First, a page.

Finding An Advocate

What Every Client Should Know About Criminal Law

Looking at the details of a criminal charge can leave you wondering what your response should even be. Before you dig into a case, it's wise to think about the issues each criminal law services firm wishes their clients knew in advance. Let's take a look at three of the bigger criminal law concerns you should be aware of.

Few Cases Ever Go to Trial

At least 90% of cases end in guilty pleas, and many estimates put that figure even higher. Research by the New York Times indicates that 97% of federal criminal cases will be plead out.

Even if a defendant is hell-bent on going to trial, a lawyer has a legal obligation to share all plea offers made by the prosecution. They also are required to share whether they feel the deal is in the client's best interests or not. Dealing can continue so long as a verdict hasn't been rendered. It's not uncommon for a plea deal to be arrived at once jury selection begins and both sides run the risk of losing, and it's even possible to put together a deal after a trial has started.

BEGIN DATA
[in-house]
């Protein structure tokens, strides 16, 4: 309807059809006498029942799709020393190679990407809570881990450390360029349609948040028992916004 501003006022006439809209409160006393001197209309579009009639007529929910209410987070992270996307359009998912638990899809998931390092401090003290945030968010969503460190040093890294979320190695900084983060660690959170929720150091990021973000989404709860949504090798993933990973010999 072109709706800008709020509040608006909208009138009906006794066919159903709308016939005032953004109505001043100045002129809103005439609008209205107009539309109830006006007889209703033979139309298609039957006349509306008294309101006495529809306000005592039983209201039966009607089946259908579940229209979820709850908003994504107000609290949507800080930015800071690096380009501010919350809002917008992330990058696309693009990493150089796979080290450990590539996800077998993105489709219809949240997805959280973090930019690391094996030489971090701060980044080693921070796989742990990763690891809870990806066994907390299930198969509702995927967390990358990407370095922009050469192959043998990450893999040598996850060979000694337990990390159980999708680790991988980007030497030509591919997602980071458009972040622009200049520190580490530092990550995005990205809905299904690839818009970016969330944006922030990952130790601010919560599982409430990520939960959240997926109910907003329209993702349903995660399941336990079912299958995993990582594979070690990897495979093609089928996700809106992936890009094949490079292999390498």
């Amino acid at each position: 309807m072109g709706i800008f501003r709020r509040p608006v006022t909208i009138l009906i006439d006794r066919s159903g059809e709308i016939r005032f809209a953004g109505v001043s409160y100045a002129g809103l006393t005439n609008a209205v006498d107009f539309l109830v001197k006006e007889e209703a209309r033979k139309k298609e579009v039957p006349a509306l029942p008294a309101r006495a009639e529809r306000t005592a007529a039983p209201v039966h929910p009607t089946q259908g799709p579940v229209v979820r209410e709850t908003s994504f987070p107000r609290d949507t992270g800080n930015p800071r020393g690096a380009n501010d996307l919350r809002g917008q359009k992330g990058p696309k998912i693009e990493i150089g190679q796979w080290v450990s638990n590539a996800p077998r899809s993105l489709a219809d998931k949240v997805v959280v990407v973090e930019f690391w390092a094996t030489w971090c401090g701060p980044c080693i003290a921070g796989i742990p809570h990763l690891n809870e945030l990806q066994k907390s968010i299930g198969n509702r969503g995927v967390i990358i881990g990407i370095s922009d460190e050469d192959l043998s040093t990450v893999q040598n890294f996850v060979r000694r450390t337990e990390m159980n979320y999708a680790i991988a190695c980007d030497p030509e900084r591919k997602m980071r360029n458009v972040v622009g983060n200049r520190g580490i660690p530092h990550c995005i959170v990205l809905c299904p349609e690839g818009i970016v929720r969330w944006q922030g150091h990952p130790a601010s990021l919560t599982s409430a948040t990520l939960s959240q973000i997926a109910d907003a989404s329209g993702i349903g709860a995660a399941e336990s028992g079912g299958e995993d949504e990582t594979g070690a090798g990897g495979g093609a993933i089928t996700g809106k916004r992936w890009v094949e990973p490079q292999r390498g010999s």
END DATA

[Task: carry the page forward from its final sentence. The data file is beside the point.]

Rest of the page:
You Won't Be Ambushed in Court

The American legal system emphasizes avoiding surprises. After a series of hearings for things like reading the charges, offering bail and asking for a plea, the court will order what's called discovery. At that point, the prosecution has to show you everything they have. This includes anything that might get you off the hook.

The Real Fight is Early

Contrary to what TV and movies depict, the best chance for most defendants to beat a charge isn't in front of a judge or a jury. It's before a charge is ever filed. This is one big reason it's prudent to have a lawyer involved from the first hint of law enforcement interest in you, even if it appears the cops or a prosecutor only want to talk to you as a witness.

It's critical to keep criminal exposure to a minimum by knowing your rights and making sure the police don't overstep theirs. This means not talking to prosecutors, cops or private investigators without an attorney present. Don't get chatty with the police, even if you're trying to be helpful. You have the right to counsel even in situations where no charges are being threatened against you, and you should be quick to invoke it.